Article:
10 Ideas That Can Give You a Better Sex Life

Here are ways to create more enjoyable sex

Posted Dec 30, 2016

Photographee.eu/Shutterstock
Source: Photographee.eu/Shutterstock

Many people want to have better sex in their relationships. Let me see if I can help. First, here’s what you don't need—fancy new toys, new positions, or a new body. There’s nothing necessarily wrong with any of these, but if there are problems in the architecture of your relationships, self-image, communication style, or sense of entitlement, you can bet that toys, positions, and dieting won’t help any of those.

What does it mean to make sex better: Bigger orgasms? More frequent sex that you don’t especially enjoy? More partners? Taboo activities that have a lot of symbolic value, but aren’t especially enjoyable? Getting pounded harder, when getting pounded isn’t your preference in the first place? 

No. 

Rather, making sex better means being more relaxed; feeling competent; trusting your partner; focusing on feeling in your body; and arranging the bedroom logistics (temperature, cleanliness, privacy, etc.) to maximize your comfort. With that I mind, here’s what you actually can do to make your sex better:

1. Unless you can't conceive, use reliable birth control when you have intercourse.

Withdrawal, hope, and “we don’t think we’re fertile” are not reliable methods.  Consider vasectomy. It does NOT affect erection or ejaculation—it CAN’T; it has nothing to do with your penis. Consider hormonal methods that are not the pill, like implants or injectables. They work, they’re painless, and they don’t make you gain weight. Or consider an IUD. You can get one put in, and forget about it for years.

All of these methods are modern miracles.  

2. Keep in mind that heterosexual people are curious about same-gender sex.

Not only are they curious, but they may enjoy watching same-gender porn, fantasize about having same-gender sex, and maybe even kiss or have oral sex with someone of the same gender. Heterosexuals like this don’t need a special category; they’re just heterosexuals. 
 
3. Questions? Ask your doctor.

Volunteer information your doctor doesn’t ask about—that you’re not monogamous (and perhaps your partner doesn’t know it), or that you smoke a lot of pot, or hate the way your husband smells, or climax only from oral sex. 

Don’t feel your doctor is comfortable talking about sex? Get another doctor.

4. If your sexual partner turns down a particular activity you desire...

Discuss it a few days later. Whether it's tongue-kissing in front of his parents, threesomes, one of you using a blindfold, or something else, find out if it’s a total “no thanks” until the end of time, or whether you might do it sometime, eventually. If it’s the former, then maybe don’t ask again for another few years.

Also, ask what it is about the unwanted activity that’s unwanted. Don’t demand justification, just ask for information. There may be other activities you can do that will get you what you want, without giving your partner what he or she doesn’t want. For example, she might not mind doing something taboo, she just may not want physical pain, or to do it in public, or when she has a cold.

5. Lube, lube, lube.

Every time you have sex, intercourse or not. Don’t wait until you “need” it. You don’t need it—you use it because it makes sex more enjoyable. And keep it in the night table, not the bathroom (unless you have sex in the bathroom). And if your kids find it and ask about it, tell the truth about what it is.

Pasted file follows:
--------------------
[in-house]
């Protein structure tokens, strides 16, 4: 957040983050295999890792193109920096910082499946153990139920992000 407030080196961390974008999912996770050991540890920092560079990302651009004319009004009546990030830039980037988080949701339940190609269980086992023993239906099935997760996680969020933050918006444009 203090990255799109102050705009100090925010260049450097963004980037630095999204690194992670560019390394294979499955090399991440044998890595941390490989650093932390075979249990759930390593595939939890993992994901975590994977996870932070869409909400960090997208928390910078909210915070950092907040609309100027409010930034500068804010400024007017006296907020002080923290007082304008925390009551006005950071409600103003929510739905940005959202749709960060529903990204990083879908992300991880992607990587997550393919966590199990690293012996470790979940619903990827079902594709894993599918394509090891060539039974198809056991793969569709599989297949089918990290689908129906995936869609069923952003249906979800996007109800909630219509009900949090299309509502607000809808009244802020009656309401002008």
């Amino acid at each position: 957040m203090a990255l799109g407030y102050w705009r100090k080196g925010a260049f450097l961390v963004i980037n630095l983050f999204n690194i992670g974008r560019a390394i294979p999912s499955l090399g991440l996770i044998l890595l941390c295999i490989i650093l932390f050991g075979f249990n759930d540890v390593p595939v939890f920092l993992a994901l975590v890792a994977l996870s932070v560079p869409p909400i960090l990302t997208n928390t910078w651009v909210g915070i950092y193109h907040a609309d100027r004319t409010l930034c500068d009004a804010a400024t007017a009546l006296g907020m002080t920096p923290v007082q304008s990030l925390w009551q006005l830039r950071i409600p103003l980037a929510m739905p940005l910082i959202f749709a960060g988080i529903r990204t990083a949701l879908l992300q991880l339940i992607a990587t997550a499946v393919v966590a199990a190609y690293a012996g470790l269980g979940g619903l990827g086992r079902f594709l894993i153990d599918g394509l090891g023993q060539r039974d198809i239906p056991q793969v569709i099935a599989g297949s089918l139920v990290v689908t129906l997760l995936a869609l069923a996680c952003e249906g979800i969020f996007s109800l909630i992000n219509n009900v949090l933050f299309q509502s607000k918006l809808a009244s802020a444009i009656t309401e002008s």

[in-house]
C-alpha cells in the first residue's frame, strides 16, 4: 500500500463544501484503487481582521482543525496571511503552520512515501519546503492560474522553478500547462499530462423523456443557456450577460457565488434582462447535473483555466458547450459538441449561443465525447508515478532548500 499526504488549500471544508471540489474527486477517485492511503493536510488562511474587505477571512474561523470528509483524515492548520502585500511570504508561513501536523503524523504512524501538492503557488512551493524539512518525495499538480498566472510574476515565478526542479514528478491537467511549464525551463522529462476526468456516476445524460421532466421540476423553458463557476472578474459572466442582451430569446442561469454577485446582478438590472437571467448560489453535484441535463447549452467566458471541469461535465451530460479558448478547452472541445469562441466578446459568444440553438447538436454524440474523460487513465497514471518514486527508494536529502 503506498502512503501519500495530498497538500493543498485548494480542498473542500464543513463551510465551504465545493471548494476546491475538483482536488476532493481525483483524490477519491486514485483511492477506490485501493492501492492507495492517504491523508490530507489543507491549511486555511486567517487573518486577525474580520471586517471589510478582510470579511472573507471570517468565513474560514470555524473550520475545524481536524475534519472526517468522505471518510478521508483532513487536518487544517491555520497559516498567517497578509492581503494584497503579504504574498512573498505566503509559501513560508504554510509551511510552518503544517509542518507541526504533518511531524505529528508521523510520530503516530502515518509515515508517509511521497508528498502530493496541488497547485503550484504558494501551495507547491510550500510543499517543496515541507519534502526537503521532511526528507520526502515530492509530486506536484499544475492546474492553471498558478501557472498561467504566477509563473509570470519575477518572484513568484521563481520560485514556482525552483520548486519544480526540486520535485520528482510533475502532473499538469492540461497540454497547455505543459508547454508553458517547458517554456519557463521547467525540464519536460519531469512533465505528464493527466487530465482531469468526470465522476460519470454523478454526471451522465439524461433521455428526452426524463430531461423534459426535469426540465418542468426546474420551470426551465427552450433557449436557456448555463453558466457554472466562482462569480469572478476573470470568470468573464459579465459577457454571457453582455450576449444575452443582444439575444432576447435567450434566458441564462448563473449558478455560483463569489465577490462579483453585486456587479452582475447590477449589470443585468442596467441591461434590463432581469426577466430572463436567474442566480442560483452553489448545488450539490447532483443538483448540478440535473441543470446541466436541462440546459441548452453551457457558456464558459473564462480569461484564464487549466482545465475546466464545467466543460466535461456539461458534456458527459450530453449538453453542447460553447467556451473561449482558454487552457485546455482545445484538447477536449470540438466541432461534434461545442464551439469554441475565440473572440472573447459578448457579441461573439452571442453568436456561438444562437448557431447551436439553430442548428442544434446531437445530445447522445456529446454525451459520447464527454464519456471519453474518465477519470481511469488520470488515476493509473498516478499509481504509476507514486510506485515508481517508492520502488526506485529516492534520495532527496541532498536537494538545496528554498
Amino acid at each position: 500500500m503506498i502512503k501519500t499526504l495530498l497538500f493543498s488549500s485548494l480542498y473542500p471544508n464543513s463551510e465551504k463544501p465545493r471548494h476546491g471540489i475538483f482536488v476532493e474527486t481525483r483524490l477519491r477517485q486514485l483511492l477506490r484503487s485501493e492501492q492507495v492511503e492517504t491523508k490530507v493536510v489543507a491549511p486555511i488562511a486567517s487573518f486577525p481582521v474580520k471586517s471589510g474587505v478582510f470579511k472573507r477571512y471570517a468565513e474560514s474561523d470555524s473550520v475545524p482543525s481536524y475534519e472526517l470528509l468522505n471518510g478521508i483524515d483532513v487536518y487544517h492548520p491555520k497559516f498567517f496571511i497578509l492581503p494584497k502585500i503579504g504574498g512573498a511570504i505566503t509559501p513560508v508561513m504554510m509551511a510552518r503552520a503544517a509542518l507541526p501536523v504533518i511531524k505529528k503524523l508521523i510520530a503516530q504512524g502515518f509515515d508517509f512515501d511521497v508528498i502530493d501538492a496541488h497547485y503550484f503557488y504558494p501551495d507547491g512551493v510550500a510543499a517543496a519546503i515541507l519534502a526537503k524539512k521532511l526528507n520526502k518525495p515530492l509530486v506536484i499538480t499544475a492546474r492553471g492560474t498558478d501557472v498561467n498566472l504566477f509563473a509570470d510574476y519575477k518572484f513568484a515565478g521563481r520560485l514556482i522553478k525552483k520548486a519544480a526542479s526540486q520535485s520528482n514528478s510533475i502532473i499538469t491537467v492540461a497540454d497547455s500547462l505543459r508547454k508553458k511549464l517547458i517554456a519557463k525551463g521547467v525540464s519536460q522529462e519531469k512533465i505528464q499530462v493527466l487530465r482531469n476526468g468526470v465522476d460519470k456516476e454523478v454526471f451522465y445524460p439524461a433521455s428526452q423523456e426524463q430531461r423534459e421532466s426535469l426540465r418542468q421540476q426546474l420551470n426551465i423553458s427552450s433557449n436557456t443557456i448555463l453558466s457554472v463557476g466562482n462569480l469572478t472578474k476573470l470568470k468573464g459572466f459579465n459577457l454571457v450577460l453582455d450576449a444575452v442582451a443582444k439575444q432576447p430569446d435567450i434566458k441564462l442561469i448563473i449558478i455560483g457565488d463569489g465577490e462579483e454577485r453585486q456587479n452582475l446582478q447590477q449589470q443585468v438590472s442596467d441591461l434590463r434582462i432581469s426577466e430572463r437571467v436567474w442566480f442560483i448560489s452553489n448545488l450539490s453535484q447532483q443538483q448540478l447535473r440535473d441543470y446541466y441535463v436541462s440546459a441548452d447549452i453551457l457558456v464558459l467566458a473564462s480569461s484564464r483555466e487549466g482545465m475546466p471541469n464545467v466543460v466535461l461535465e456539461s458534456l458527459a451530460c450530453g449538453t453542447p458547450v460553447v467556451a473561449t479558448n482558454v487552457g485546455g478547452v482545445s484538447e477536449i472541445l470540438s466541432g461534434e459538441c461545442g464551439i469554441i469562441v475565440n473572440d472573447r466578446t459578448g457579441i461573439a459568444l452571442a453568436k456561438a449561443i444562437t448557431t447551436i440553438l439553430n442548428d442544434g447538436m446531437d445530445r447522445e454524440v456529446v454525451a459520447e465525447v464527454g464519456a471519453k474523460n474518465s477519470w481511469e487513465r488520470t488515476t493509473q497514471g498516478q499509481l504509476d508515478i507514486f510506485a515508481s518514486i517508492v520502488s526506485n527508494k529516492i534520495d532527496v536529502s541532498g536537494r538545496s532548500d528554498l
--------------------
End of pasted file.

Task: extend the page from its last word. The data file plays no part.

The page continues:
6. If you’re in therapy, tell the truth.

That includes “I’m afraid you’ll judge me,” “I haven’t been entirely honest in previous sessions,” and “I think you’re sexy” or “I don’t like you” (or both!) if that’s true. It also includes “I don’t like this therapy,” or “This therapy isn’t working,” if that’s true. Good therapists can handle every one of these. If your therapist can’t, you need a new therapist.

7. If you’re upset about your partner’s porn use, be curious, not self-righteous.

Learn something new about him or her. Ask why they watch what they do. Ask if they want to enact what they see. If they say no, believe them. And then memorize these facts:

  • Most porn isn’t violent.
  • Most porn shows women enjoying the satisfaction that most women (and men) want from sex.
  • Since internet porn flooded the U.S., the rates of sexual assault and child molestation have gone down, according to the FBI and the Crimes Against Children Research Center.

8. Kiss more.

It's not for "foreplay," it's for pleasure. It’s the most intimate thing most people do in bed. Yes, more intimate than intercourse. Many of us have had sex when we didn’t feel close to someone, but have you ever kissed someone you’re angry with? No--that’s how intimate passionate kissing is.

9. Don’t have sex when you don’t want to.

You don’t need a good reason, although if you don’t want to have sex you probably do have one. In general, it’s best to tell the truth about why—perhaps you’re still angry from yesterday, or you masturbated this afternoon, or you’re too worried about your job or your kid, or you just know it will make your back hurt a lot. You don’t owe sex to anyone, not even a wonderful person who would be so grateful. On the other hand, if you’re ambivalent, feel free to offer conditions: “I’m really tired, so if you’ll do most of the work and don’t mind if I don’t climax and we don’t kiss a lot, sure.” 
  
10. Select your activities based on the kind of experience you want to have.  

As I write in my book Sexual Intelligence, sex isn’t about what bodies do—it’s about how people feel. So do sexual things that will make you feel the way you want to feel—close, graceful, naughty, or safe—not what you think “real sex” or “normal sex” or “cool sex” involves.